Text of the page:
With a few needs going unaddressed over the offseason, the New York Knicks could rely on one training-camp invitee as an insurance policy this season. The team currently has 14 players signed for opening night, leaving one space available and up for grabs in camp.
To this point, the Knicks have 19 players set to participate in the Greenburgh camp, leaving them room to make one more potential signing. Teams are permitted to carry up to 20 players before opening night. The roster is then capped at 15.
In recent days, news has emerged that the 17th, 18th and 19th players on the bubble will be Josh Powell, Ike Diogu and Cole Aldrich—all sturdy big men and potential relief for Tyson Chandler (via Newsday and the New York Post).
As potential backcourt insurance, the team has also invited summer-league standout Toure’ Murry and Chris Smith, younger brother of J.R., for a look.
The Knicks will definitely look to add depth behind Chandler at center if at all possible. Chandler's playoff downfall last spring—he averaged just six points and seven rebounds in 29 minutes, while looking overpowered on defense—was a direct result of the team's lack of reserves behind him.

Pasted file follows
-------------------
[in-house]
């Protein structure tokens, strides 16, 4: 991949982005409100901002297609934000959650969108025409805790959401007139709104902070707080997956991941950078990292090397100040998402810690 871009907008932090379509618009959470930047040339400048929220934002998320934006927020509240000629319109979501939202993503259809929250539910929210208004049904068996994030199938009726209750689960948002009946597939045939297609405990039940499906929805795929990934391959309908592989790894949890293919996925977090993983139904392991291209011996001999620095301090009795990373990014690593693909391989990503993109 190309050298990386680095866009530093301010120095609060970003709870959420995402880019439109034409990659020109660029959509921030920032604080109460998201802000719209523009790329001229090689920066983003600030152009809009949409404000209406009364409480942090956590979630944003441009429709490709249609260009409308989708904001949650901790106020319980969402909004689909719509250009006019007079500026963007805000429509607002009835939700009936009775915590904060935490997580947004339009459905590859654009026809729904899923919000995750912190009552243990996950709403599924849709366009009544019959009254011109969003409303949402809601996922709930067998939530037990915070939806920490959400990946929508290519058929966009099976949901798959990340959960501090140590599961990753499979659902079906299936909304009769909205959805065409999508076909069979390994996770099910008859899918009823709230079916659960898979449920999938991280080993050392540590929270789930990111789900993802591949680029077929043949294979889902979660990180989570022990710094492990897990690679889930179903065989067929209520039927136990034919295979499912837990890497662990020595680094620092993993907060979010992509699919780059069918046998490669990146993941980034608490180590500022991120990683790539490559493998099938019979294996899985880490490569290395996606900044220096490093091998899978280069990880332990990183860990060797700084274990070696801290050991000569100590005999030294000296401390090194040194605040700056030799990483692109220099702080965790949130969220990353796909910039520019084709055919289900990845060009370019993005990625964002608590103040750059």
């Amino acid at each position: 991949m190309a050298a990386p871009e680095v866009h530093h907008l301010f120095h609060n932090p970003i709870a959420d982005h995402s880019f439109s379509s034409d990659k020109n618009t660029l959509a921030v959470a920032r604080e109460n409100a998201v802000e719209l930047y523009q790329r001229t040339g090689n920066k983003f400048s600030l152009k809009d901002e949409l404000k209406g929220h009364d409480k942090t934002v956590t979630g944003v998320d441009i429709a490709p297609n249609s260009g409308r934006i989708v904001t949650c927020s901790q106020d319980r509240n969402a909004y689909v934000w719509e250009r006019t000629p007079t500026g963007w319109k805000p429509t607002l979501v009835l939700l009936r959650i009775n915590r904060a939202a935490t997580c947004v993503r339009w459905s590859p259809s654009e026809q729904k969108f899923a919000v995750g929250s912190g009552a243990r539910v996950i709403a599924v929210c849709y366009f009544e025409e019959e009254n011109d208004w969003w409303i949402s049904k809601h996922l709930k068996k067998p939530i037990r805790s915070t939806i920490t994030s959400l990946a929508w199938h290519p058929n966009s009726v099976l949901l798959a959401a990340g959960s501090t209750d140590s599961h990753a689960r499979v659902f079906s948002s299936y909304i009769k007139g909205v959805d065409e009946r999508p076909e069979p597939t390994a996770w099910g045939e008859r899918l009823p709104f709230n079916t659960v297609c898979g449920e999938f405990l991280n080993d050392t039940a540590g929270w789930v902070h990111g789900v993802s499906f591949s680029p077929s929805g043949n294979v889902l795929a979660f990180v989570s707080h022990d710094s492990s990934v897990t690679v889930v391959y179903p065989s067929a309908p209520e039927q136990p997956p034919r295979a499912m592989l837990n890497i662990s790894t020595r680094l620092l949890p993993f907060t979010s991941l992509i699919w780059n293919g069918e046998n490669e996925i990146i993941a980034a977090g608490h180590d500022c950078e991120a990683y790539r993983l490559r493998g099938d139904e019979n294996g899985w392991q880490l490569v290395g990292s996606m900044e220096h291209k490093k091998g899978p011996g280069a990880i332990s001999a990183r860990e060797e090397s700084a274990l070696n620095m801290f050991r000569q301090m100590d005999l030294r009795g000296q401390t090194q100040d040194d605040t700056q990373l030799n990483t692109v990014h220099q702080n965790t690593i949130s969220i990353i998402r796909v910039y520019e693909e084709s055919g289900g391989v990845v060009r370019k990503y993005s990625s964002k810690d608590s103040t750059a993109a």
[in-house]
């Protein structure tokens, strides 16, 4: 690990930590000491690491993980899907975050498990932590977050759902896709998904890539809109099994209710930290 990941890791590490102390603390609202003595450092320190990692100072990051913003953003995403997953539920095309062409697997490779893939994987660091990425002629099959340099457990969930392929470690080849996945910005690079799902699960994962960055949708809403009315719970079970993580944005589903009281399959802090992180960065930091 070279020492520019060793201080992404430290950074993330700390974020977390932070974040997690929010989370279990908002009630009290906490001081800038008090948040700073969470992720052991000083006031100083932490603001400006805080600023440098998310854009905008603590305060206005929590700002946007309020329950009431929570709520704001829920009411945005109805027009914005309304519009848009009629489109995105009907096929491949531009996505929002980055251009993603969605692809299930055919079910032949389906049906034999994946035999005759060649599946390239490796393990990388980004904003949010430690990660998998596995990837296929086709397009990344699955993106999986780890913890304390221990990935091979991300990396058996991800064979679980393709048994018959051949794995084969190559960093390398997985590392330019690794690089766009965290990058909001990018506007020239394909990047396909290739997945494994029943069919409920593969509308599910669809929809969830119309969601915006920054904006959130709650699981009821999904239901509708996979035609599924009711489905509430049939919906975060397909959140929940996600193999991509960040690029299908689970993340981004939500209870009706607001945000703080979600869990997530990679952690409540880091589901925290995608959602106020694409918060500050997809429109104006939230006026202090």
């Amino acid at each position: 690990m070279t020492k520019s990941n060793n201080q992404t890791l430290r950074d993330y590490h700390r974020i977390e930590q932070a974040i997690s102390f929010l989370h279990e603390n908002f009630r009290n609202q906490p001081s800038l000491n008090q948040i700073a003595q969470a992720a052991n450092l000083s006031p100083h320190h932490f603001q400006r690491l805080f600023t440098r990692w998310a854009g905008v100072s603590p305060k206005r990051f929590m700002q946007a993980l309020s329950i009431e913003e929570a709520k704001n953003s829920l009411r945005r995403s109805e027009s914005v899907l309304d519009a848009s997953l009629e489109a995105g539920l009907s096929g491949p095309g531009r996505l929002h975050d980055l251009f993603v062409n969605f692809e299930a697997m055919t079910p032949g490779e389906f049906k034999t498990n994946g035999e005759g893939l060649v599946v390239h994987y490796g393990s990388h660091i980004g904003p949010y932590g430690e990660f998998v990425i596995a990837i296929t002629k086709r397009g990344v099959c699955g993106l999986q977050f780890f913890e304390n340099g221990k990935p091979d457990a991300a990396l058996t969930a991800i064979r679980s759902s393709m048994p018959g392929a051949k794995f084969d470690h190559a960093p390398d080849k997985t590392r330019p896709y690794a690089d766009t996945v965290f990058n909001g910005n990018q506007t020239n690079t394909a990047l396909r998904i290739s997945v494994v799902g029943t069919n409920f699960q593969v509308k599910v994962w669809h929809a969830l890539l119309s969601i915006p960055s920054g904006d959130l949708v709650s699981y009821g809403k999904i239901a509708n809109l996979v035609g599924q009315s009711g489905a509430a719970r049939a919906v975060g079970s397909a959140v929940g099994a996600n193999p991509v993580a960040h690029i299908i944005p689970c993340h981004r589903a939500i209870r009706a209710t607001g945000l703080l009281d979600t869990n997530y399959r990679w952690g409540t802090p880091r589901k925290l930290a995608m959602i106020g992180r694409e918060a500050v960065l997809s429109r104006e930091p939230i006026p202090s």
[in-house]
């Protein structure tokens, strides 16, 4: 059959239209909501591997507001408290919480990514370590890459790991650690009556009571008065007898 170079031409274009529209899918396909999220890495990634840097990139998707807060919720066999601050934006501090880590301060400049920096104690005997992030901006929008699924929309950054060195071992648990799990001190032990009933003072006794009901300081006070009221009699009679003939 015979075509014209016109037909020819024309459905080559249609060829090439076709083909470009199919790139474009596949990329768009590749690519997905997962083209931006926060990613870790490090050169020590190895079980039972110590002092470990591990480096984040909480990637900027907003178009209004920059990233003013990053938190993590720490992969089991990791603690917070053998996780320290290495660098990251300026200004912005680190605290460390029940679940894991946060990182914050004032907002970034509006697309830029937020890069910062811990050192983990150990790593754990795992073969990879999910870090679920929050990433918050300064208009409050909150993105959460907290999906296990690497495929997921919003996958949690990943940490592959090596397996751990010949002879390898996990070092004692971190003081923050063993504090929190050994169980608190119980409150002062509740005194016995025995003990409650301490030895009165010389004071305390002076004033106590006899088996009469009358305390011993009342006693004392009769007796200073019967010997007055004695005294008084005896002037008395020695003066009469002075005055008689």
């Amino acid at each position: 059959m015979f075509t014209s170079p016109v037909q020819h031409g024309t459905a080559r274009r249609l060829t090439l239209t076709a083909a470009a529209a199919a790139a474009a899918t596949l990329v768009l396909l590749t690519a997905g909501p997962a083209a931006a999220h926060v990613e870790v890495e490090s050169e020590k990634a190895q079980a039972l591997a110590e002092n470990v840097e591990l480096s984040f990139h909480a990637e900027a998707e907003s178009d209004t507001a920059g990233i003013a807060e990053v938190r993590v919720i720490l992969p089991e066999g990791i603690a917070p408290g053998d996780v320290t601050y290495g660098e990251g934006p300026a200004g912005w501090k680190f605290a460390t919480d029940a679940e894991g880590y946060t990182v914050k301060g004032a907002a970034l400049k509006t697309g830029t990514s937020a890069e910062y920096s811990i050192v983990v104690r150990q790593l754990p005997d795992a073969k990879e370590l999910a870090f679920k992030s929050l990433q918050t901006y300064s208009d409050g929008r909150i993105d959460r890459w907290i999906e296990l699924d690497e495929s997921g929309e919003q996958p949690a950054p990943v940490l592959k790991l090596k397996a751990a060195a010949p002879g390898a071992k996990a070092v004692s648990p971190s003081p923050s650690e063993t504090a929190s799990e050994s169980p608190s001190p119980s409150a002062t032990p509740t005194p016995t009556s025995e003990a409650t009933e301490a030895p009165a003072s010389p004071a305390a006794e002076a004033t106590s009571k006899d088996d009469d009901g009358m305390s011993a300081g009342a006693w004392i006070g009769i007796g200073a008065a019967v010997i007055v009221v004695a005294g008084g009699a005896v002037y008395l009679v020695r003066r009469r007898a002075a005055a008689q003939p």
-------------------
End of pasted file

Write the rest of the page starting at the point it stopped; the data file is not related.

Last season's team planned on supplying Chandler with a wealth of reserves behind him, all with supreme veteran experience: Rasheed Wallace, Kurt Thomas and Marcus Camby. Of course, none of the three played many minutes at all due to injuries. Kenyon Martin was brought on later in the season, but by then Chandler's body had already taken the toll.
He missed 16 games last year, mostly stemming from neck and knee problems suffered in March, accompanied with a sickness that forced him to lose significant weight. After the month of February, Chandler played in only 12 regular-season games and averaged roughly the same six-and-seven figures he did in the ensuing postseason.
The writing was on the wall. The team needed to find a suitable backup for Chandler, or the same downfall was bound to happen again.